in that it would be totally nonsubjective and self-referable,
while entirely cold-blooded and to-the-point.
Even a consciously conceived and reticent recluse
may still talk to himself
when the moon is full,
and he near empty.
To the more awakened mind,
it is not the fault of the words spoken,
but of the generally ignobling passions that motivate men to speak them.
A man full of himself
will ne’er a hero be.
What ordinary men refer to as their “thinking”
turns out to be no more than a passive staring at the flow out of the
By talk alone do the ordinary feel less stupid.
Hint: To even get close to The Secret,
you must first wear yourself ab-so-lutely OUT!
Anything said about man,
spoken under normal gravitational conditions,
will come out sounding like criticism of man.
One guy rang up life and said,
“Disconnect my cable service, if you please.”
And life just chuckled, “‘If you please’!”
The Secret Life Of Talk: The ordinary think there’s more to it
than there is.
Unrecognized by all but a few,
there is a stupefying energy that clouds men’s minds —
it’s known as thought — ordinary, everyday thought.
When you’ve been swallowed by a beast with a scarlet stomach lining,
it’s difficult to ever make objective observations regarding the color red.
The simple minded, that is, including the ordinarily educated of the world,
continue to wonder which has the greatest effect on what they are:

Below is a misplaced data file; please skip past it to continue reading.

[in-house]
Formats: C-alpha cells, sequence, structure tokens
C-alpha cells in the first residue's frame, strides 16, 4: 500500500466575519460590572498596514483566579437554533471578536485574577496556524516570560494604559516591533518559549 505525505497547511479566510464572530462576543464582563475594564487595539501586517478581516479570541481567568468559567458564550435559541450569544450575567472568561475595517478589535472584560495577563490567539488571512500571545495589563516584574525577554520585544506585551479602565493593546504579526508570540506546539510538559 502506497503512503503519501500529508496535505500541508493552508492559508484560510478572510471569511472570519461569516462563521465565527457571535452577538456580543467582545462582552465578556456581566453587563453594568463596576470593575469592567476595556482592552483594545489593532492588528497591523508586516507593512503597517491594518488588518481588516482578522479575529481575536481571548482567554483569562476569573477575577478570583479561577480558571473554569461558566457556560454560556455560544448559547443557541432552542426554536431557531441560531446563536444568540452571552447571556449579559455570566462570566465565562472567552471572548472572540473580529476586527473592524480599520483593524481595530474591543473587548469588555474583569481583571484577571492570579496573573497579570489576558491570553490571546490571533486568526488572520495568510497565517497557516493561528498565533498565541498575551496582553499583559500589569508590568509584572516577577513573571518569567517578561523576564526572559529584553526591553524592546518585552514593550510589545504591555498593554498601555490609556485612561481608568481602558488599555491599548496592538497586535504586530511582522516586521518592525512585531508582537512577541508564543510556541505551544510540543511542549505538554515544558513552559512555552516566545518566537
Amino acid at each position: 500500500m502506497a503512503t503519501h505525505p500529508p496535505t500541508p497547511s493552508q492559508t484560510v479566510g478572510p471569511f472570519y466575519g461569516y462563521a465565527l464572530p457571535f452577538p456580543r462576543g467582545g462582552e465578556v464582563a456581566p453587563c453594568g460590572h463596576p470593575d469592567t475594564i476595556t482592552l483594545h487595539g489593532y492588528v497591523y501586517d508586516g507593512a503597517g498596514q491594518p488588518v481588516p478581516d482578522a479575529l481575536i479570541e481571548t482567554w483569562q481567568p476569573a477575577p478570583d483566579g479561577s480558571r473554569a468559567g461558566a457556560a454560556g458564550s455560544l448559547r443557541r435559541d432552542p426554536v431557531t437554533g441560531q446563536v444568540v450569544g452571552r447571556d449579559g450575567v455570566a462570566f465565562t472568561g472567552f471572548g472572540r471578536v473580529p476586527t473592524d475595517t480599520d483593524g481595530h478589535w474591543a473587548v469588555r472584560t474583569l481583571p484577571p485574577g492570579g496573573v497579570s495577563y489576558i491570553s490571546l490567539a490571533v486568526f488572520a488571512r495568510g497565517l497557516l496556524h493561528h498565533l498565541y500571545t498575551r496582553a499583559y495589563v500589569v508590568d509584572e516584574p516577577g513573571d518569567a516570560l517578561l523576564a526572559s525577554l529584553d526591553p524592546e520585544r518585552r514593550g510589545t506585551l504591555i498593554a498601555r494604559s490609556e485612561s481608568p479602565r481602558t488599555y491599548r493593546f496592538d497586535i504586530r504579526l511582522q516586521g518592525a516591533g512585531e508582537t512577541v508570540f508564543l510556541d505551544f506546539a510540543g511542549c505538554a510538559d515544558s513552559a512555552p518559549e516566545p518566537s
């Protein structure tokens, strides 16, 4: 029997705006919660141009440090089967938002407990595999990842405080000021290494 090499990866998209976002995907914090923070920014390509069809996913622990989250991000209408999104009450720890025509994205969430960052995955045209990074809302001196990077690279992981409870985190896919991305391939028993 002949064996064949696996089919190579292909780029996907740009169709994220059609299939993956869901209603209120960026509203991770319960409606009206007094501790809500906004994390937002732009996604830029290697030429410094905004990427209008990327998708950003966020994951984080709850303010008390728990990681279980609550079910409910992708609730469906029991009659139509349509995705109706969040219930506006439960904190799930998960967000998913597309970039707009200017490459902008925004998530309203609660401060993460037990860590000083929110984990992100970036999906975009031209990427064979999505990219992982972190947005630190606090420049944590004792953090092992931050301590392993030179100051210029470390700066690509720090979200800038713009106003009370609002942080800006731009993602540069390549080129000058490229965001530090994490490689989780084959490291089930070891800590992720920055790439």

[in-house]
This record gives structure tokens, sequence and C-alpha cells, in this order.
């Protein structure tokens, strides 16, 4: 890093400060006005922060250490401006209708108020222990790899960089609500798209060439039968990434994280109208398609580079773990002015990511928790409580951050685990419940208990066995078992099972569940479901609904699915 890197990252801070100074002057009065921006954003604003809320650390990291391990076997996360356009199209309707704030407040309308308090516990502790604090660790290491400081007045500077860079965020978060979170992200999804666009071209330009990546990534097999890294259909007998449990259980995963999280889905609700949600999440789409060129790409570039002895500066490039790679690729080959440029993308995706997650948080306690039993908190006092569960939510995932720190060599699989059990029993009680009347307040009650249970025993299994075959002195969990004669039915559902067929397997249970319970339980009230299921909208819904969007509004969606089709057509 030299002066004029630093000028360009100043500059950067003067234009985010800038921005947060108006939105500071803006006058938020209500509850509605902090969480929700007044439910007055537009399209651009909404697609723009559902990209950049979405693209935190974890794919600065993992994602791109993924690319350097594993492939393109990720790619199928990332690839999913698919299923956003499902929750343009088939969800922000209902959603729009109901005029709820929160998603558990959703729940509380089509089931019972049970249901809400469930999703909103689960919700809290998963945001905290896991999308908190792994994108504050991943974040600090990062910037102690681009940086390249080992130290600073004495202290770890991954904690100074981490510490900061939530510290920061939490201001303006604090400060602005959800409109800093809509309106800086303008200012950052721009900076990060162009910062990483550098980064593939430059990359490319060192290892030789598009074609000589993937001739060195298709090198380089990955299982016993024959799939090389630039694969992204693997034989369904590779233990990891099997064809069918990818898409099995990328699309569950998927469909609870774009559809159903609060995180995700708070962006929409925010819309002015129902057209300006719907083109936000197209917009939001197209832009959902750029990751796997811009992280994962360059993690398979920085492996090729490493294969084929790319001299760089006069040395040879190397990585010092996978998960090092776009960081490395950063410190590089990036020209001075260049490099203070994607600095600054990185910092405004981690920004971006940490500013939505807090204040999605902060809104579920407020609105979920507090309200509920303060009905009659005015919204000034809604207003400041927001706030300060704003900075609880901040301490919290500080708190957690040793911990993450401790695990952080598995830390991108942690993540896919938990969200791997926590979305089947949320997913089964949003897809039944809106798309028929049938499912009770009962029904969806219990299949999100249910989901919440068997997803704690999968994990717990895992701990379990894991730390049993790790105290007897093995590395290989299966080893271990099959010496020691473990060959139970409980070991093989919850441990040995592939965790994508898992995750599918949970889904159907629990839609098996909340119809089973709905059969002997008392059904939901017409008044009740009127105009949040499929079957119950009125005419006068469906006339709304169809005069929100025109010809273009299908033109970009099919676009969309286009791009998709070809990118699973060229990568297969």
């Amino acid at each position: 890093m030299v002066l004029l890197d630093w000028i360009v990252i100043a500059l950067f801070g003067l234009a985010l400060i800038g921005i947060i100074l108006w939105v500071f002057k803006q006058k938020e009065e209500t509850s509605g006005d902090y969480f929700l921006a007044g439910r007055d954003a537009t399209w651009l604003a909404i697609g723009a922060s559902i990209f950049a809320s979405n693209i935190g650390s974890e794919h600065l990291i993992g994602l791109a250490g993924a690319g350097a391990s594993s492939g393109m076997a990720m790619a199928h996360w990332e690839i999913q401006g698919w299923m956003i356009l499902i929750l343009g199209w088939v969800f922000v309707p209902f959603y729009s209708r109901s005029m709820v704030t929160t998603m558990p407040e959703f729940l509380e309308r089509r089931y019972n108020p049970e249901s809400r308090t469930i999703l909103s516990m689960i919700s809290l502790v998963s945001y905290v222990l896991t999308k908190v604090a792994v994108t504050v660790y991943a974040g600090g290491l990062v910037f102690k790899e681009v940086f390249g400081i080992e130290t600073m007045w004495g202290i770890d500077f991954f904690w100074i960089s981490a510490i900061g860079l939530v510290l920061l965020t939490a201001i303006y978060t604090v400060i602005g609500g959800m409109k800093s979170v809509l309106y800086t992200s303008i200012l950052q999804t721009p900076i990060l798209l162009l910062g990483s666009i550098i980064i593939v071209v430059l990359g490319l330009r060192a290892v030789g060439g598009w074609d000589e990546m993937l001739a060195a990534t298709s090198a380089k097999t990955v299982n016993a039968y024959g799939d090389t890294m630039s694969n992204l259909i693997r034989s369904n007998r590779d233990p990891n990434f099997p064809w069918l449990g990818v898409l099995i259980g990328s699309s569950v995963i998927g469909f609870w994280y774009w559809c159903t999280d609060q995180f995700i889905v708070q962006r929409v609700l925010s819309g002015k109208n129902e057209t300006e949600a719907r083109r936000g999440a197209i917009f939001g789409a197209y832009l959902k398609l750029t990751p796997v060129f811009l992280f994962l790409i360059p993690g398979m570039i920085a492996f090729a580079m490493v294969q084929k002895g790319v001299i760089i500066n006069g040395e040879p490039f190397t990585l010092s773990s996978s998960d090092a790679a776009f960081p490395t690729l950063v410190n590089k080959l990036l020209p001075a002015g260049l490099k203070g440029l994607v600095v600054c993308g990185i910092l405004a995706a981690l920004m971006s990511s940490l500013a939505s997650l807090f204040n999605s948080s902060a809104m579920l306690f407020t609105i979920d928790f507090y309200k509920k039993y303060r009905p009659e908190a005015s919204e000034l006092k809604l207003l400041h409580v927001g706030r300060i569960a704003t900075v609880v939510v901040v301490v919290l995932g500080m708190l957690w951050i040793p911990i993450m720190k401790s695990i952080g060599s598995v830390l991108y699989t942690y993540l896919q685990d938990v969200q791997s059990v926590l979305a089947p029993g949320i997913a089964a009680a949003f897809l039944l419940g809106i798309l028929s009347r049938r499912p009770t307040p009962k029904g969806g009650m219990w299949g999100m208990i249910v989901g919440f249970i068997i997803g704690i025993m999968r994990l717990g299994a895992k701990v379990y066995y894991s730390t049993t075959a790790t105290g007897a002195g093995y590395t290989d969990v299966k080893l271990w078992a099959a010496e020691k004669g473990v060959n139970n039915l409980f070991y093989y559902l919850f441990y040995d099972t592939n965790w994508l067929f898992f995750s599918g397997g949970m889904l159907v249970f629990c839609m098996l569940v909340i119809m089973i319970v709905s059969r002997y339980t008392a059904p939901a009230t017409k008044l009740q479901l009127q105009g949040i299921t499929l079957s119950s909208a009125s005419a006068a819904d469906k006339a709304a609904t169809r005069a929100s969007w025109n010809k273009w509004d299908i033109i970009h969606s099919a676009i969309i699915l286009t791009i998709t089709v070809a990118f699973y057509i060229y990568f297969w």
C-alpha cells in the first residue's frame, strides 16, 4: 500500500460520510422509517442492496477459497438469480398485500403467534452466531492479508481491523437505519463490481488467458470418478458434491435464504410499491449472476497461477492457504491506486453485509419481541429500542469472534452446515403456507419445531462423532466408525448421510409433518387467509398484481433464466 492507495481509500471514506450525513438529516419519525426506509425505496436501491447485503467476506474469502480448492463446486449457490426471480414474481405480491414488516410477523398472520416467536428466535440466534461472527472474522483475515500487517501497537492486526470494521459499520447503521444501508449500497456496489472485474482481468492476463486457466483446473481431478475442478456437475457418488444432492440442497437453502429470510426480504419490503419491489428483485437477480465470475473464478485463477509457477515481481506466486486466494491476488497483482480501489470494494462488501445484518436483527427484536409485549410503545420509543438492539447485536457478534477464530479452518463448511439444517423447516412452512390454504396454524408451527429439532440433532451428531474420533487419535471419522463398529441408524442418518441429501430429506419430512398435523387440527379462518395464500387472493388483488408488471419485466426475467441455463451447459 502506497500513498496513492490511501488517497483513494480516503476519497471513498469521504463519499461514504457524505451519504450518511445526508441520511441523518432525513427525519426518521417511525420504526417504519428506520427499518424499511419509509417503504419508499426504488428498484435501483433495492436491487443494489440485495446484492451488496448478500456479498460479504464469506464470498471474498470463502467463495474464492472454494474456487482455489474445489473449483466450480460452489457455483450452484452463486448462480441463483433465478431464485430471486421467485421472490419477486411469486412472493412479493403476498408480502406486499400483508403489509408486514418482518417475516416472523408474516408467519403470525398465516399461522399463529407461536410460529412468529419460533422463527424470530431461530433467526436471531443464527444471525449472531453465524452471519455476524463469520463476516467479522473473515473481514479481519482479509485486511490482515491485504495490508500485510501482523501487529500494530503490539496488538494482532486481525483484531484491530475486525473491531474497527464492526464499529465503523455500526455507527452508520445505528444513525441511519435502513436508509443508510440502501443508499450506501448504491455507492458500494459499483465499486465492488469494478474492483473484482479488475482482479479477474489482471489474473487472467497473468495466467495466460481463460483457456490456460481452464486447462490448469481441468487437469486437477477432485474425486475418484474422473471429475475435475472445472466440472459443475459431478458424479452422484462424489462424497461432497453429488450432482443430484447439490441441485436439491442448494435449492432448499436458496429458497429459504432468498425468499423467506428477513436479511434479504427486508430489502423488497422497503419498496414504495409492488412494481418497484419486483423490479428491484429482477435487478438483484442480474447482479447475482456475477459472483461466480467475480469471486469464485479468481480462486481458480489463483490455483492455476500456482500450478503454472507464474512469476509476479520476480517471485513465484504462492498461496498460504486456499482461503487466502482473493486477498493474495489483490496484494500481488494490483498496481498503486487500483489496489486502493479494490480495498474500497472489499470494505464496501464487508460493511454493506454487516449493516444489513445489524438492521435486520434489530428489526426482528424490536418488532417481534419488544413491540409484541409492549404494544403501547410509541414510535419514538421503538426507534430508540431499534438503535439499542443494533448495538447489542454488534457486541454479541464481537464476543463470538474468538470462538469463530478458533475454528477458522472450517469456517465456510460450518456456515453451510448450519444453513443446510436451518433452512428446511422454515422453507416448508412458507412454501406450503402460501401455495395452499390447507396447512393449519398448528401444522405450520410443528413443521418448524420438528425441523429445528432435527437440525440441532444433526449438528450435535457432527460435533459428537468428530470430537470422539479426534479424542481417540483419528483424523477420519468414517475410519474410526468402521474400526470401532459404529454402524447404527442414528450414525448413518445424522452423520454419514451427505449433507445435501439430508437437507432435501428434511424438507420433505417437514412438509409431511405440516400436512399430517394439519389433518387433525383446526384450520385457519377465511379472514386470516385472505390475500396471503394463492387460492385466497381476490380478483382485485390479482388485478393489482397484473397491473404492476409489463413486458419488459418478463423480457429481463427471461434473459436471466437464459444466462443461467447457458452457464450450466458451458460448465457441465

their inherited traits, or their environment.
As though they can somehow be distinct from the environment.
The difference between the more conscious and routinely so is that,
even though they are both at home,
the routinely conscious never come to realize it.
The sound of passion in an ordinary man’s speech
is like a dash of salt added to an otherwise unappetizing dish of cardboard.
One chap wrote a song he entitled “My Thinking Is A Prison” —
but it depressed him so much that he tore it up!
…(And would only perform it on special occasions.)
The confused — that is, ordinary people —
believe man can change the conditions of life,
failing to notice that they are already products of life’s conditions.
But it’s just as well,
for, if an ordinary man did suddenly understand this,
it’d blow his eyeballs outta their sockets.
Men initially ride off on the adventure of life being
knights with either hemorrhoids, delusions, or depression.
‘Tis not the journey that’s tiring,
nor even the load you bear,
but rather something else entirely —
yet right before your eyes.
The 3 Stages In The Life Of Those Who Know The Secret:
In the first stage they try and tell about it using twenty-six words.
In the second stage they attempt it using only five.
And in the final stage — you guessed it — they quit trying.
…(There is [I might add] a fourth stage,
but what the hell can I now possibly say about it?)
A man asked a mystic,
“What’s the purpose in a mystic saying what a mystic would do
in this-or-that situation,
regarding this-or-that matter?”
And the mystic replied,
“None that I’m aware of, of any importance.”
If men experienced even brief interludes of being more conscious than
they ordinarily are,
it would cause their normal state to feel intolerable.
…(See why staring is such a basic requirement?)
Talk may be the consummate stalling tactic —